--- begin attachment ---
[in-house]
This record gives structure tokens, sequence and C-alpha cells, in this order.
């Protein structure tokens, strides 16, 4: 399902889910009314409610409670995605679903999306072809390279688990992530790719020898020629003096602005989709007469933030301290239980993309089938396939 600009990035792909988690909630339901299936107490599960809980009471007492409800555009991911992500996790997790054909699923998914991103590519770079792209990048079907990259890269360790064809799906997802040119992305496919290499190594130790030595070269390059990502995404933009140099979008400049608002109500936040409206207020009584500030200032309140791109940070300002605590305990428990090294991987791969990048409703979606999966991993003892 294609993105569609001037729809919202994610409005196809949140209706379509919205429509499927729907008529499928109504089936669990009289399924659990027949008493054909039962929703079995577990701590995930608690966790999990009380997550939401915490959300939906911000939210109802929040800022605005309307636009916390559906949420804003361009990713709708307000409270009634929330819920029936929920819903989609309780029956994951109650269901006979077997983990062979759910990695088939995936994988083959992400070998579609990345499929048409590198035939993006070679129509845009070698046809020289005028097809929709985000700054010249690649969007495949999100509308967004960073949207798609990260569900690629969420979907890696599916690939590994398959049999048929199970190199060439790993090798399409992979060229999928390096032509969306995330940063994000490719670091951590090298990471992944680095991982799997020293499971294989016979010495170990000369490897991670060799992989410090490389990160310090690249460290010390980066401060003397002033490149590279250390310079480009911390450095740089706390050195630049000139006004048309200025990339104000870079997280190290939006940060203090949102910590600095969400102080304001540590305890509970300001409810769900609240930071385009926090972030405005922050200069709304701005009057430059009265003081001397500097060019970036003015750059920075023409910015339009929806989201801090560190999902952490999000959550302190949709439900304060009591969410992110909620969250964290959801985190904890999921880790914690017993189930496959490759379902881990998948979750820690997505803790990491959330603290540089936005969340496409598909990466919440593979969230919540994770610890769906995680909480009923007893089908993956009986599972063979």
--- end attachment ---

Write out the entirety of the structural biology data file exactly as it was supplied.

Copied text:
[in-house]
This record gives structure tokens, sequence and C-alpha cells, in this order.
């Protein structure tokens, strides 16, 4: 399902889910009314409610409670995605679903999306072809390279688990992530790719020898020629003096602005989709007469933030301290239980993309089938396939 600009990035792909988690909630339901299936107490599960809980009471007492409800555009991911992500996790997790054909699923998914991103590519770079792209990048079907990259890269360790064809799906997802040119992305496919290499190594130790030595070269390059990502995404933009140099979008400049608002109500936040409206207020009584500030200032309140791109940070300002605590305990428990090294991987791969990048409703979606999966991993003892 294609993105569609001037729809919202994610409005196809949140209706379509919205429509499927729907008529499928109504089936669990009289399924659990027949008493054909039962929703079995577990701590995930608690966790999990009380997550939401915490959300939906911000939210109802929040800022605005309307636009916390559906949420804003361009990713709708307000409270009634929330819920029936929920819903989609309780029956994951109650269901006979077997983990062979759910990695088939995936994988083959992400070998579609990345499929048409590198035939993006070679129509845009070698046809020289005028097809929709985000700054010249690649969007495949999100509308967004960073949207798609990260569900690629969420979907890696599916690939590994398959049999048929199970190199060439790993090798399409992979060229999928390096032509969306995330940063994000490719670091951590090298990471992944680095991982799997020293499971294989016979010495170990000369490897991670060799992989410090490389990160310090690249460290010390980066401060003397002033490149590279250390310079480009911390450095740089706390050195630049000139006004048309200025990339104000870079997280190290939006940060203090949102910590600095969400102080304001540590305890509970300001409810769900609240930071385009926090972030405005922050200069709304701005009057430059009265003081001397500097060019970036003015750059920075023409910015339009929806989201801090560190999902952490999000959550302190949709439900304060009591969410992110909620969250964290959801985190904890999921880790914690017993189930496959490759379902881990998948979750820690997505803790990491959330603290540089936005969340496409598909990466919440593979969230919540994770610890769906995680909480009923007893089908993956009986599972063979």